FIG. 3 is a block diagram 40 for the electronics used in synthesizing the steelpan drum of the present invention. The circuitry is contained on a circuit board that is mounted inside the instrument. At the center of this circuitry is the central processor 400 with its associated memory 402, which stores the digital data for the synthesized sounds. Also, the pressure sensors 404 that are associated with the pads are coupled to inputs of the central processing chip. The output of the circuit is provided through audio drivers 406 and volume control circuitry 408 to one or more speakers 410 mounted on the outer surface of the synthesized steelpan drum 10. A CD burner/player 412 capability is provided for inputting other digital sounds for mixing with the steelpan sound and for recording music from the instrument. Finally, a power supply 414 is included to supply a low voltage DC voltage to the circuit board from a 110-volt AC source. It can now be understood that the electronic synthesized steelpan of the present invention will electronically capture the unique and distinct “ping and ring” sound that comes from traditional steelpan instruments. This is achieved through advanced digital recording and storage within the built-in electronic chips, which allows the pannist to play music with full and easy control over the basic elements of sound type, tone, rhythm, melody, harmony, tone color, and equalized volume, as well as control of the configuration of the sound pads. This can be carried out with the pannist playing the instrument in the traditional way that steelpans are played the world over. And since the electronic synthesized steelpan of the present invention requires much less setup and tuning time, the pannist can spend most of his/her time concentrating on the music.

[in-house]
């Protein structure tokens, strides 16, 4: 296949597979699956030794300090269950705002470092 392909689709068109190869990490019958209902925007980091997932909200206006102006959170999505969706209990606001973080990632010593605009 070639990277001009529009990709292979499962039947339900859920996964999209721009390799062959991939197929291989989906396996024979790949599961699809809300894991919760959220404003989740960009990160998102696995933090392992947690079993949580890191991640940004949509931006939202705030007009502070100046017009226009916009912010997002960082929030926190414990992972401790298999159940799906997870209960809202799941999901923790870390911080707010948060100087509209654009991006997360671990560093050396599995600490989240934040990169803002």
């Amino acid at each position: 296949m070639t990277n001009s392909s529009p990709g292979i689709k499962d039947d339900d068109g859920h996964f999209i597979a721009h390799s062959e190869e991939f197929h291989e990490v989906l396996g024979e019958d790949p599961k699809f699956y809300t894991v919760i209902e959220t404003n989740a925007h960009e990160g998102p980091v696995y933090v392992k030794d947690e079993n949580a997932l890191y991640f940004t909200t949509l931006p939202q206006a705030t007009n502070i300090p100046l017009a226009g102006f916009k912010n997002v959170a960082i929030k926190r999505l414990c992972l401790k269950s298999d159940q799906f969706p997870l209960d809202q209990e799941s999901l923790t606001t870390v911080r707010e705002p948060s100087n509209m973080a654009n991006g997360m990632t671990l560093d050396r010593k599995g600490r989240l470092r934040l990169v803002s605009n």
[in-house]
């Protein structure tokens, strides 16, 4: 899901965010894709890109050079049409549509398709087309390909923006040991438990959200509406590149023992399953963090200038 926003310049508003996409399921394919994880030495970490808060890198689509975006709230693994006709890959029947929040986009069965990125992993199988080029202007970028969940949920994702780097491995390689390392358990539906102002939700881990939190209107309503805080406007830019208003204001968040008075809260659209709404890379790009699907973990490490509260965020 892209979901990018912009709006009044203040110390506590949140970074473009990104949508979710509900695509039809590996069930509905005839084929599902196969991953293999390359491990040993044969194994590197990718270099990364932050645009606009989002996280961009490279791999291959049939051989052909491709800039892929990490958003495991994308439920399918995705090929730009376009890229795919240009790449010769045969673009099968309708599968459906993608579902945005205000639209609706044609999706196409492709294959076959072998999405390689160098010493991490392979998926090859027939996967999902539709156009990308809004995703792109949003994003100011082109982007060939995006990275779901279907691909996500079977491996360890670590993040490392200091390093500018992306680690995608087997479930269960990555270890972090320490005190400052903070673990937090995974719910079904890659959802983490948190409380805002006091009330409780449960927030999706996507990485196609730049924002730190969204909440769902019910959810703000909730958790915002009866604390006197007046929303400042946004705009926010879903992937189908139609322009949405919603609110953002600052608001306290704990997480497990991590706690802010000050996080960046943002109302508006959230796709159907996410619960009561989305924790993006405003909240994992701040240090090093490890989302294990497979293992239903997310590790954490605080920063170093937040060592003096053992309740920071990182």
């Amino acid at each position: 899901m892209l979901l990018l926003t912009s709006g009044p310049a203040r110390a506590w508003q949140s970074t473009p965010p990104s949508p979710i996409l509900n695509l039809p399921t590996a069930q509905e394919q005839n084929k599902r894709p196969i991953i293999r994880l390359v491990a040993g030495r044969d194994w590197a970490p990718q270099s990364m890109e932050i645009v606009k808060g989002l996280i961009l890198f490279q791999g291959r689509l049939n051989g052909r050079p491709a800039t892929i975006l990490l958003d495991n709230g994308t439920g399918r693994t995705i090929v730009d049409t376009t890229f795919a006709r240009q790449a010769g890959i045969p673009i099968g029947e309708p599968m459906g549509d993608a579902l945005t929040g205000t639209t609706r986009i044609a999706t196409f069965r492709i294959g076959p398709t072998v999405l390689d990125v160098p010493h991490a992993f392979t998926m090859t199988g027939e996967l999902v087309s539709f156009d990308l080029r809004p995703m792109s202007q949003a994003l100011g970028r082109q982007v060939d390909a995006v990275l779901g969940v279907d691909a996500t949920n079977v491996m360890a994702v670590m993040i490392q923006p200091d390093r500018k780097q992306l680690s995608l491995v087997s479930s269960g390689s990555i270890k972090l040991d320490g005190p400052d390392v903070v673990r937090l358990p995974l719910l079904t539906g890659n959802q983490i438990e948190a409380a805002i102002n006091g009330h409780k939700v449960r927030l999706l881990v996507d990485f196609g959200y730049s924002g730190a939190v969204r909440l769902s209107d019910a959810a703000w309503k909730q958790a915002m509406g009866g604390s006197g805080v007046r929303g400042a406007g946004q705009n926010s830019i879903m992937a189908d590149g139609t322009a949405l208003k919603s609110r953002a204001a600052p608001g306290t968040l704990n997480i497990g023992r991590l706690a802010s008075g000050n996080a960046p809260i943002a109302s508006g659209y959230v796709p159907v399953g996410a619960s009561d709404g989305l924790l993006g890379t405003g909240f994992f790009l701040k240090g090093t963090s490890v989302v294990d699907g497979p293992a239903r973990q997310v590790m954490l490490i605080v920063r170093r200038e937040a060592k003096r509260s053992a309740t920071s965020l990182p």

While a preferred embodiment of the electronic synthesized steelpan drum has been described in detail, it should be apparent that modifications and variations thereto are possible, all of which fall within the true spirit and scope of the invention. With respect to the above description then, it is to be realized that the optimum dimensional relationships for the parts of the invention, to include variations in size, materials, shape, form, function and manner of operation, assembly and use, are deemed readily apparent and obvious to one skilled in the art, and all equivalent relationships to those illustrated in the drawings and described in the specification are intended to be encompassed by the present invention. For example, any number of other desired sounds can be synthesized and added to the memory chips for providing other unique steelpan sounds. Also, the housing of the steelpan drum may be made of lightweight metal, wood, molded plastic, or other similar material of similar weight and density.

Therefore, the foregoing is considered as illustrative only of the principles of the invention. Further, since numerous modifications and changes will readily occur to those skilled in the art, it is not desired to limit the invention to the exact construction and operation shown and described, and accordingly, all suitable modifications and equivalents may be resorted to, falling within the scope of the invention.

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Referenced by
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US7745711 *Apr 11, 2008Jun 29, 2010Kerns Ronald GPan musical instruments and methods for making same
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Classifications
U.S. Classification84/411.00R, 84/723, 84/402, 84/738, 84/411.00P, 984/365
International ClassificationG10D13/02
Cooperative ClassificationG10H2230/281, G10H2250/435, G10H3/12
European ClassificationG10H3/12
Legal Events
DateCodeEventDescription
Jun 10, 2014FPExpired due to failure to pay maintenance fee
Effective date: 20140418
Apr 18, 2014LAPSLapse for failure to pay maintenance fees
Nov 29, 2013REMIMaintenance fee reminder mailed
Mar 16, 2010SULPSurcharge for late payment
Mar 16, 2010FPAYFee payment
Year of fee payment: 4
Nov 23, 2009REMIMaintenance fee reminder mailed